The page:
The Temple of Nabu

Two other large sanctuaries besides Bel and Baalshamin have been excavated and surveyed. The temple dedicated to Nabu and other Mesopotamian gods in the centre of the city probably most closely resembles a Greek temple of the same period, with its peripteral colonnade and stepped stylobate; however, its roof decorated with merlons and its cella with high windows recall the Temple of Bel. It opened to the south and a luxurious monumental entrance added in the 2nd century rapidly fell out of use. The construction of the long colonnaded street north of the temple clipped the courtyard with porticoes and an area occupied by two shops was used to create an entrance from what was now the main street. The Elahbel family, owners of one of the most lavish burial towers in the western necropolis, seems to have played a leading role in administering the sanctuary.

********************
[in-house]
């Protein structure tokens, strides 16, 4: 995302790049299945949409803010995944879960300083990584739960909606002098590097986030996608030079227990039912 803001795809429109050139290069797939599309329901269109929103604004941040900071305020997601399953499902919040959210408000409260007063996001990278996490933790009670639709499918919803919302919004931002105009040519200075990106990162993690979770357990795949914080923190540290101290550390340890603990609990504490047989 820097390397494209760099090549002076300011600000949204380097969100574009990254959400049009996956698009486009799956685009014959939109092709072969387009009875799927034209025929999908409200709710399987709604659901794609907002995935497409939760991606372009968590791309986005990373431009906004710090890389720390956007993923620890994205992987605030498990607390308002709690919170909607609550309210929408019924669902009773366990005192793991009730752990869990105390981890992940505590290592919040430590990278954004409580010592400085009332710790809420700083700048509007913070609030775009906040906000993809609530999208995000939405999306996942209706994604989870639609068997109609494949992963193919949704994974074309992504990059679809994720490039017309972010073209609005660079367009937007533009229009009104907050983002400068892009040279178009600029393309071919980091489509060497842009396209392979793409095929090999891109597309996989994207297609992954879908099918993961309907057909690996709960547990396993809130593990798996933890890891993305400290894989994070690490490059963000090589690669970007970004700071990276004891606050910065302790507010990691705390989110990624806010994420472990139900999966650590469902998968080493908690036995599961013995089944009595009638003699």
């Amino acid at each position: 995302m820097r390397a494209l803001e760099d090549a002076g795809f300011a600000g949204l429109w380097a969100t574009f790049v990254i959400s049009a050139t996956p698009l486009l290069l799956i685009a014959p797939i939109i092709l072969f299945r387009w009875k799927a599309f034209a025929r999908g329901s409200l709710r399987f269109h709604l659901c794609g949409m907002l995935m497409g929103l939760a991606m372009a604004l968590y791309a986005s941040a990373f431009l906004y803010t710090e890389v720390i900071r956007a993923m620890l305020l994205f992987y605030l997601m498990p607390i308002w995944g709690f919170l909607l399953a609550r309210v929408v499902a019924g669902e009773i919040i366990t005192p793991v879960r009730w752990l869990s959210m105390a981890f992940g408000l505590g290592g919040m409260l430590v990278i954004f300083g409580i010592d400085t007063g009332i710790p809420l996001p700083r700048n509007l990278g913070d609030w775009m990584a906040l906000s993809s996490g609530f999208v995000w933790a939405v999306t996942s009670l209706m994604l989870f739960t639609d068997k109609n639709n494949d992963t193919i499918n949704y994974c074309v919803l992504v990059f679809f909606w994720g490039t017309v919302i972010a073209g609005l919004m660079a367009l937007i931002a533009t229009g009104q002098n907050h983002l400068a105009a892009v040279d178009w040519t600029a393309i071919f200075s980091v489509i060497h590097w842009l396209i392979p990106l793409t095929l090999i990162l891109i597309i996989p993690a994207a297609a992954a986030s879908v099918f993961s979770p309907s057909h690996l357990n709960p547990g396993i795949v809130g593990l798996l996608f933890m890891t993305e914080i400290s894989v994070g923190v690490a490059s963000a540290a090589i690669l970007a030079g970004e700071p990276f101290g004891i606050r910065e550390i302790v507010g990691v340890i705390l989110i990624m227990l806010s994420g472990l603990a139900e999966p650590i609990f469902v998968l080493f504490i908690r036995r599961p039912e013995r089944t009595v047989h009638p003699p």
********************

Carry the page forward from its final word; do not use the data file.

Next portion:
The temple of the goddess Allat

To the west of the city, the sanctuary of the Arab goddess Allat was modified numerous times as revealed during the Polish-led excavations. Around a scrupulously respected primitive chapel, a fairly simple temple was built in the Greco-Roman style with a colonnade on the east facade aligned with the street. Most remarkable is the fact that the goddess, who had no iconographic tradition of her own since the Arabs did not represent their gods, was first equated with Atargatis and depicted as a goddess of animals, before a statue of Athena of Attic inspiration was placed in her temple after 270.

Several other sanctuaries mentioned in the texts have not been clearly identified: the sanctuary of Atargatis, the sanctuary of the sacred grove dedicated to Aglibol and Malakbel, and a sanctuary of Arsu on the edge of the wadi.